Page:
Kleefisch and Nygren Describe “An American Epidemic” in Law School Program

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Wisconsin Lt. Gov. Rebecca Kleefisch asked the audience in Eckstein Hall’s Appellate Courtroom a question: How many of you have been given a prescription for opioid pain medication in the last several years?

A large number of hands – perhaps a majority – went up.

Among these people, the drugs had been provided legally. But the large response illustrated one of Kleefisch’s main points at an “On the Issues with Mike Gousha” program on Thursday:

Powerful drugs are all over our communities. And, in a shocking number of cases, they are ending up being used for illegal purposes, they are triggering or feeding dangerous addictions, and they are leading the way for people to become involved in illegal drugs such as heroin.

Kleefisch and State Rep. John Nygren (R-Marinette) are co-chairs of Gov. Scott Walker’s Task Force on Opioid Abuse, created last fall. Nygren is co-chair of the legislature’s powerful Joint Committee on Finance, but also has a daughter who has struggled with heroin addiction.

Kleefisch said that Americans are 4.6 percent of the world’s population but 80 percent of the world’s opioid prescriptions are written in the United States. She also described efforts at the Oconomowoc middle school that her daughters attend to increase awareness aimed at prevention of opioid problems. Both of those points illustrate how wide the problem is.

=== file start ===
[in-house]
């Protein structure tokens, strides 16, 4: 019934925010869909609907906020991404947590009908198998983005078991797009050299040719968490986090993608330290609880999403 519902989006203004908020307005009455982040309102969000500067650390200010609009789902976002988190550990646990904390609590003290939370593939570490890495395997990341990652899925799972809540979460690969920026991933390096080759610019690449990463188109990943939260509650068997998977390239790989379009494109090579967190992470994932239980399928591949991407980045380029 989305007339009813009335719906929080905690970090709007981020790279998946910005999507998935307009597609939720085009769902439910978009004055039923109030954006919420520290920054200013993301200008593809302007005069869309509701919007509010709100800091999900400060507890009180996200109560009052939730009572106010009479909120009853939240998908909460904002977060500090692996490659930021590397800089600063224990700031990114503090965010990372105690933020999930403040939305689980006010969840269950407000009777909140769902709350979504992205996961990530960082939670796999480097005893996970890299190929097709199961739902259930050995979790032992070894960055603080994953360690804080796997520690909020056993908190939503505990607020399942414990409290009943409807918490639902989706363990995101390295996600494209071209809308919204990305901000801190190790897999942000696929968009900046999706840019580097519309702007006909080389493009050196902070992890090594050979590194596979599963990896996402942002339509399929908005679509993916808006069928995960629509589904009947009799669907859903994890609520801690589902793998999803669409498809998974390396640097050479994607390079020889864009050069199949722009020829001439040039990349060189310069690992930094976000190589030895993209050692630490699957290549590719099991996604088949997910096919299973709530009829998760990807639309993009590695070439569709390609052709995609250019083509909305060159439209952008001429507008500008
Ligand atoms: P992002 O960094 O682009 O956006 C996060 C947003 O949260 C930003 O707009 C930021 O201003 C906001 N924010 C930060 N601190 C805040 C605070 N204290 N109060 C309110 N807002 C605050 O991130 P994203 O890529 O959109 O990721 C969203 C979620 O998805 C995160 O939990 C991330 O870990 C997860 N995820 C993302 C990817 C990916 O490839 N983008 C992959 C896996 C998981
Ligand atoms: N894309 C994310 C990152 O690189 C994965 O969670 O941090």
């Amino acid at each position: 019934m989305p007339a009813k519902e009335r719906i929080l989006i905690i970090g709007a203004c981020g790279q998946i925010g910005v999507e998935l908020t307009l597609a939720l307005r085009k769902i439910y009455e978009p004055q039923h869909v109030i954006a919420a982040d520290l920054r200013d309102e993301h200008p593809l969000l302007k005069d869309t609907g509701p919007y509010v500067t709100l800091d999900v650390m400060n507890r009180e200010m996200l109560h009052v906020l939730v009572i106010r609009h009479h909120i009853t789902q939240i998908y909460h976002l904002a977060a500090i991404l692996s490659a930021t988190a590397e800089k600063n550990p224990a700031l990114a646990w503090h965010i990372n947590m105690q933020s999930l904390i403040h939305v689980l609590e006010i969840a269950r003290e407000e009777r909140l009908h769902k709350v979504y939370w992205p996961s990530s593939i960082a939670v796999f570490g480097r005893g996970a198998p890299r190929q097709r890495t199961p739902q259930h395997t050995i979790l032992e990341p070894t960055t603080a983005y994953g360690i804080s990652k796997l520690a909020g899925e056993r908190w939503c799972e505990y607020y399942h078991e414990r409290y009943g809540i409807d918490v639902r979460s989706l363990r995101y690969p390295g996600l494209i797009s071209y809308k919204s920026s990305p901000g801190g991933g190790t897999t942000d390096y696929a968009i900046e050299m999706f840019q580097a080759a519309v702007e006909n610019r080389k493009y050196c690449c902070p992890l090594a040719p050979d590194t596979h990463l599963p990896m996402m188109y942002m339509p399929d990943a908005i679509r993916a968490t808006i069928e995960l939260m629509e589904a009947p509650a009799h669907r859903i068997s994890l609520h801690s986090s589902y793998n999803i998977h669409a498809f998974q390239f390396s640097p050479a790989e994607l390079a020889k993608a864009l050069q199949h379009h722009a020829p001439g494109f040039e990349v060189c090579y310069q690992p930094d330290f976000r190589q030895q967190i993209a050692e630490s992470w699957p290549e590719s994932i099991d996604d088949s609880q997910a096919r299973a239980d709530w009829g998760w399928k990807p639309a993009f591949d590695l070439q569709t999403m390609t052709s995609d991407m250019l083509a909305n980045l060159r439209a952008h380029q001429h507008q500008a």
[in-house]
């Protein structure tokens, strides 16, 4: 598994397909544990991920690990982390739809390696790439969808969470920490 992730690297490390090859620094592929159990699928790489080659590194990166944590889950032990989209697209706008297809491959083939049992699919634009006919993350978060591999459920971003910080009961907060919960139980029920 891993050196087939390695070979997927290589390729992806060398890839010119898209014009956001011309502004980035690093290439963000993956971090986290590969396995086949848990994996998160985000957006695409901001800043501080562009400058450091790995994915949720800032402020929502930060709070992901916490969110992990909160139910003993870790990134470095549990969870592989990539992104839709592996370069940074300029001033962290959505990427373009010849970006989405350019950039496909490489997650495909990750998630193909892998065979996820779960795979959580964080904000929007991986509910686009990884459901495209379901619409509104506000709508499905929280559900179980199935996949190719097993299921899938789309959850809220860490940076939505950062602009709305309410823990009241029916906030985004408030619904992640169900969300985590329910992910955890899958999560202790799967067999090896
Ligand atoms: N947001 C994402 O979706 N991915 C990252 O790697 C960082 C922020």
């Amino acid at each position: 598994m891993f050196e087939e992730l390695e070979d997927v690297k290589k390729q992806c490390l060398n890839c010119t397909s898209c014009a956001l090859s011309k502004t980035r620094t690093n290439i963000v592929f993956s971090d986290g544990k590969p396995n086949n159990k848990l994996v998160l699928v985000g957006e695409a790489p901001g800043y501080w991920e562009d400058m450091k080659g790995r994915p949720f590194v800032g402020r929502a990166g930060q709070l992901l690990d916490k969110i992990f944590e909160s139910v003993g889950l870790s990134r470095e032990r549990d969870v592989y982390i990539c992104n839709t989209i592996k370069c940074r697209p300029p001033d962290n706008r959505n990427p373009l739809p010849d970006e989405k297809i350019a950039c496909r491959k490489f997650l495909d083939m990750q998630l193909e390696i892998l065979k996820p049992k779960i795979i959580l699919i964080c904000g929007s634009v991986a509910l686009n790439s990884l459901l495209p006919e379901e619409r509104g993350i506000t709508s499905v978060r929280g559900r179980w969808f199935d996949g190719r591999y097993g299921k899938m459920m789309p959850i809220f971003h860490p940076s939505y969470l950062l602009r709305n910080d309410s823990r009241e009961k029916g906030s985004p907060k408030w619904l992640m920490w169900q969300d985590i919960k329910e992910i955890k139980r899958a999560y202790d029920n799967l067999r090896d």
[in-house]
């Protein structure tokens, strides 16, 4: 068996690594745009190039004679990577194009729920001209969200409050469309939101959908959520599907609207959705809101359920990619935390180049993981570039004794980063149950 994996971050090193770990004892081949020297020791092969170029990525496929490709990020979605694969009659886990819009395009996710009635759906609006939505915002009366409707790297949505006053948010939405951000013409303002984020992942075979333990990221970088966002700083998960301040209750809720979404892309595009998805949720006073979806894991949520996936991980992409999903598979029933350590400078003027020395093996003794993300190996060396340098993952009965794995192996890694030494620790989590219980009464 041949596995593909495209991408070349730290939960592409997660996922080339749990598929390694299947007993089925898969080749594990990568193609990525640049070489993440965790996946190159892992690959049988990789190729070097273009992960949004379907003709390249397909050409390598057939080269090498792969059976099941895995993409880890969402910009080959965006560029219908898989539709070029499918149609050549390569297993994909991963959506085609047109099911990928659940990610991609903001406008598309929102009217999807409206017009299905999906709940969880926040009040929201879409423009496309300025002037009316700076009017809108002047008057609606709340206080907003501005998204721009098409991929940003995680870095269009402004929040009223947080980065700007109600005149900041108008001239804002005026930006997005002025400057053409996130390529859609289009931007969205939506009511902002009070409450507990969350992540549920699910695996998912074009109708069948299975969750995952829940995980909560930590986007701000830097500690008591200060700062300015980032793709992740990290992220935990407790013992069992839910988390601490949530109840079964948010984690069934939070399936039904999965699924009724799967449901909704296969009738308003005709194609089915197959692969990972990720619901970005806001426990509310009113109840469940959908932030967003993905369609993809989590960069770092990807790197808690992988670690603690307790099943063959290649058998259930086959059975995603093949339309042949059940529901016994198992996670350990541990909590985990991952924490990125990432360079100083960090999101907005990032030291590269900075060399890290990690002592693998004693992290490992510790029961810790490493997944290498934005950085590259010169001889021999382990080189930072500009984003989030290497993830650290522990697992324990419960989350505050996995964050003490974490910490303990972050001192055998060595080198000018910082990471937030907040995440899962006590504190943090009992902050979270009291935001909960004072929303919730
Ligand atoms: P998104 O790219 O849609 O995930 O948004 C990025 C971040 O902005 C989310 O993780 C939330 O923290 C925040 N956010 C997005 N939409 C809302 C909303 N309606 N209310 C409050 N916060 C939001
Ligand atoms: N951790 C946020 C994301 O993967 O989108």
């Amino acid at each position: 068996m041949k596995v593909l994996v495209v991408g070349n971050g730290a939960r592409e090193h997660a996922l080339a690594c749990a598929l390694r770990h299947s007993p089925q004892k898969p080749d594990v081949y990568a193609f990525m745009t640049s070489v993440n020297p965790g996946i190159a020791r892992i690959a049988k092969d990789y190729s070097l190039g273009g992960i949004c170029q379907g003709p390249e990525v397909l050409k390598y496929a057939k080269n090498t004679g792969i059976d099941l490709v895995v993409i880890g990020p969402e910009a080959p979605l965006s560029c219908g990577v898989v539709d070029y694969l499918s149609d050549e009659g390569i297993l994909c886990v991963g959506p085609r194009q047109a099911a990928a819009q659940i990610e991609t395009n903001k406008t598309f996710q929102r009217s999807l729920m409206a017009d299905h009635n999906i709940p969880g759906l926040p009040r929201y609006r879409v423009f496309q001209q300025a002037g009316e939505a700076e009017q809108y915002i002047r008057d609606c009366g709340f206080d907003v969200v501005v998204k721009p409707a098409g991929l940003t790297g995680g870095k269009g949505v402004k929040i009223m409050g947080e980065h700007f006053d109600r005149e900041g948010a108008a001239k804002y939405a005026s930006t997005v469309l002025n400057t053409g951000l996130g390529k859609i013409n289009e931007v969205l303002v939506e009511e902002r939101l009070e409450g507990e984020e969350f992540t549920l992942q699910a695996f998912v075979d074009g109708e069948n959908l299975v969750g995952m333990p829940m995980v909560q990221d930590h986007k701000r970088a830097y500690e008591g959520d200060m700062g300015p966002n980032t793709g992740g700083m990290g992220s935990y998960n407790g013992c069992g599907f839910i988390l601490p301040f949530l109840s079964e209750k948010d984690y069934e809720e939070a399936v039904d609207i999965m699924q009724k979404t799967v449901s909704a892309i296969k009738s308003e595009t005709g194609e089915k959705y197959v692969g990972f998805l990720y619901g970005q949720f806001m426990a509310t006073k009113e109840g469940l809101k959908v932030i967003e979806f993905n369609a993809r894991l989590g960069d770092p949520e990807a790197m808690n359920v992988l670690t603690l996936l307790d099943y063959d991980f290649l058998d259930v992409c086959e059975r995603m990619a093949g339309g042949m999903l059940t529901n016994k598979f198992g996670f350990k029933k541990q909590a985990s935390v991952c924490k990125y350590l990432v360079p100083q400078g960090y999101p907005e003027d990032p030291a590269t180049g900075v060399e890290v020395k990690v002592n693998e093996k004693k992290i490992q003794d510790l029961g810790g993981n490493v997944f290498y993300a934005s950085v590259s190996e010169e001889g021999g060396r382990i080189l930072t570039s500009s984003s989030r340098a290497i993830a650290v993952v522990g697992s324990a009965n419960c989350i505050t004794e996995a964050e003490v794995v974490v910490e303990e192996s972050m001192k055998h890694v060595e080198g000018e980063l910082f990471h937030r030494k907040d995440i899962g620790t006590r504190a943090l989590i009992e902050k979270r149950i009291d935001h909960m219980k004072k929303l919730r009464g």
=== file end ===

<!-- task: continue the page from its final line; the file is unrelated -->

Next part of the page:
Kleefisch said, “I would describe it as an American epidemic. It has no geographic limit. It has no demographic limit.” Nygren said more people had died in Wisconsin in recent years of drug overdoses than of traffic accidents.

Nygren has become a leader in legislative efforts to respond to the issue, efforts, he said, that so far have attracted unanimous support from members of both parties.

The governor’s task force is advocating for steps such as increased availability to people in medical emergency roles of drugs that can reverse an overdose, increased treatment of those who are addicted, and creation of charter schools to serve teenagers with addiction problems. Another idea described by Kleefisch and Nygren was hiring people who had overcome addiction as counselors for those who are struggling.

Nygren said that in his home town in northeastern Wisconsin and in surrounding areas, the percentage of people who were imprisoned for drug problems and who relapsed after being released was nearly 100 percent. He said treatment is far from perfect but has a better record.

“When we’re paying $35,000 year for a man and $41,000 a year for a woman in prison and getting zero results, let’s look at something that proves to be successful, not 100 percent, more like 60 percent,” he said. “But I’ll take 60 percent over zero percent success, at a much lower cost, any day.”

Kleefisch it was important to increase public awareness of how big the opioid problem is. She praised the program at the Law School as a good step toward that goal.

To view video of the one-hour program, click here.

 

 

 

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